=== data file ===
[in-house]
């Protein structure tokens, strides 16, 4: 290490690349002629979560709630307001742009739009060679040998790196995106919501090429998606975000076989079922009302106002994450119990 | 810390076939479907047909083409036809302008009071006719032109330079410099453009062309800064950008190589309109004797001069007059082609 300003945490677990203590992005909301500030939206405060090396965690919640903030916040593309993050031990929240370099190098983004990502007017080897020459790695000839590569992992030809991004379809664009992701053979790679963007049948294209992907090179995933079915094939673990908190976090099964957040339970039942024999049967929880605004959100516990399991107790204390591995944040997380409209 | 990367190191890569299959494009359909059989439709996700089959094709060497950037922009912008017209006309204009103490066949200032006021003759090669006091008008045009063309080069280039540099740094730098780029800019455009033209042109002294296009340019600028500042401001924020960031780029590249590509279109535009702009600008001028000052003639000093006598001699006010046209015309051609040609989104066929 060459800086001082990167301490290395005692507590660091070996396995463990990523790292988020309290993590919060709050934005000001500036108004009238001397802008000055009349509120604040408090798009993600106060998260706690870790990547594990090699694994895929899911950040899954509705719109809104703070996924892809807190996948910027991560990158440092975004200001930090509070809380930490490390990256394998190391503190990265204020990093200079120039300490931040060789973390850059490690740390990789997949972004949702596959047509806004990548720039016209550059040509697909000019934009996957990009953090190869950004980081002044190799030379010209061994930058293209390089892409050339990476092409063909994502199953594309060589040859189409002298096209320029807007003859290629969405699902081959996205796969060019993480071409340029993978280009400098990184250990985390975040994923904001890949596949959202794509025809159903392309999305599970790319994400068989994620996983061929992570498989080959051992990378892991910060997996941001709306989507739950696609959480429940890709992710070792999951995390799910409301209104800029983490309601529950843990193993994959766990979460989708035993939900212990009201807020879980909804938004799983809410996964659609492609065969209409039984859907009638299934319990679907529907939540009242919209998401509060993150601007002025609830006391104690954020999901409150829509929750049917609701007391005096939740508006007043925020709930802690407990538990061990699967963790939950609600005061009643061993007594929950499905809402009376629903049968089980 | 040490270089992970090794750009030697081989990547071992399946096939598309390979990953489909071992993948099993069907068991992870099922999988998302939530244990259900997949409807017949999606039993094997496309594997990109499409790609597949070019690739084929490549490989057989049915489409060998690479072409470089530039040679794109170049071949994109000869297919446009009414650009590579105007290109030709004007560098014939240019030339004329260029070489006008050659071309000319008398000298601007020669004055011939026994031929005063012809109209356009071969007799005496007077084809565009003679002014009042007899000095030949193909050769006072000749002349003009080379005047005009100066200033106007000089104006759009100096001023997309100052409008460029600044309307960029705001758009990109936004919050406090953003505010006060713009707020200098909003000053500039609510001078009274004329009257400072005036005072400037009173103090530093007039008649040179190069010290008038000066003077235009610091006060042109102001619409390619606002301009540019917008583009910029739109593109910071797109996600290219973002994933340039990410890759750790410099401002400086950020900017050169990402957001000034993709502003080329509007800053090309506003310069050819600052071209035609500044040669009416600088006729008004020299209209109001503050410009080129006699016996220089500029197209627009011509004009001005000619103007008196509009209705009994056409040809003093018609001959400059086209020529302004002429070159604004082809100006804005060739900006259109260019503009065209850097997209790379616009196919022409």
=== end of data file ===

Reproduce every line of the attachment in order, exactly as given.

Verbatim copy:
[in-house]
């Protein structure tokens, strides 16, 4: 290490690349002629979560709630307001742009739009060679040998790196995106919501090429998606975000076989079922009302106002994450119990 | 810390076939479907047909083409036809302008009071006719032109330079410099453009062309800064950008190589309109004797001069007059082609 300003945490677990203590992005909301500030939206405060090396965690919640903030916040593309993050031990929240370099190098983004990502007017080897020459790695000839590569992992030809991004379809664009992701053979790679963007049948294209992907090179995933079915094939673990908190976090099964957040339970039942024999049967929880605004959100516990399991107790204390591995944040997380409209 | 990367190191890569299959494009359909059989439709996700089959094709060497950037922009912008017209006309204009103490066949200032006021003759090669006091008008045009063309080069280039540099740094730098780029800019455009033209042109002294296009340019600028500042401001924020960031780029590249590509279109535009702009600008001028000052003639000093006598001699006010046209015309051609040609989104066929 060459800086001082990167301490290395005692507590660091070996396995463990990523790292988020309290993590919060709050934005000001500036108004009238001397802008000055009349509120604040408090798009993600106060998260706690870790990547594990090699694994895929899911950040899954509705719109809104703070996924892809807190996948910027991560990158440092975004200001930090509070809380930490490390990256394998190391503190990265204020990093200079120039300490931040060789973390850059490690740390990789997949972004949702596959047509806004990548720039016209550059040509697909000019934009996957990009953090190869950004980081002044190799030379010209061994930058293209390089892409050339990476092409063909994502199953594309060589040859189409002298096209320029807007003859290629969405699902081959996205796969060019993480071409340029993978280009400098990184250990985390975040994923904001890949596949959202794509025809159903392309999305599970790319994400068989994620996983061929992570498989080959051992990378892991910060997996941001709306989507739950696609959480429940890709992710070792999951995390799910409301209104800029983490309601529950843990193993994959766990979460989708035993939900212990009201807020879980909804938004799983809410996964659609492609065969209409039984859907009638299934319990679907529907939540009242919209998401509060993150601007002025609830006391104690954020999901409150829509929750049917609701007391005096939740508006007043925020709930802690407990538990061990699967963790939950609600005061009643061993007594929950499905809402009376629903049968089980 | 040490270089992970090794750009030697081989990547071992399946096939598309390979990953489909071992993948099993069907068991992870099922999988998302939530244990259900997949409807017949999606039993094997496309594997990109499409790609597949070019690739084929490549490989057989049915489409060998690479072409470089530039040679794109170049071949994109000869297919446009009414650009590579105007290109030709004007560098014939240019030339004329260029070489006008050659071309000319008398000298601007020669004055011939026994031929005063012809109209356009071969007799005496007077084809565009003679002014009042007899000095030949193909050769006072000749002349003009080379005047005009100066200033106007000089104006759009100096001023997309100052409008460029600044309307960029705001758009990109936004919050406090953003505010006060713009707020200098909003000053500039609510001078009274004329009257400072005036005072400037009173103090530093007039008649040179190069010290008038000066003077235009610091006060042109102001619409390619606002301009540019917008583009910029739109593109910071797109996600290219973002994933340039990410890759750790410099401002400086950020900017050169990402957001000034993709502003080329509007800053090309506003310069050819600052071209035609500044040669009416600088006729008004020299209209109001503050410009080129006699016996220089500029197209627009011509004009001005000619103007008196509009209705009994056409040809003093018609001959400059086209020529302004002429070159604004082809100006804005060739900006259109260019503009065209850097997209790379616009196919022409």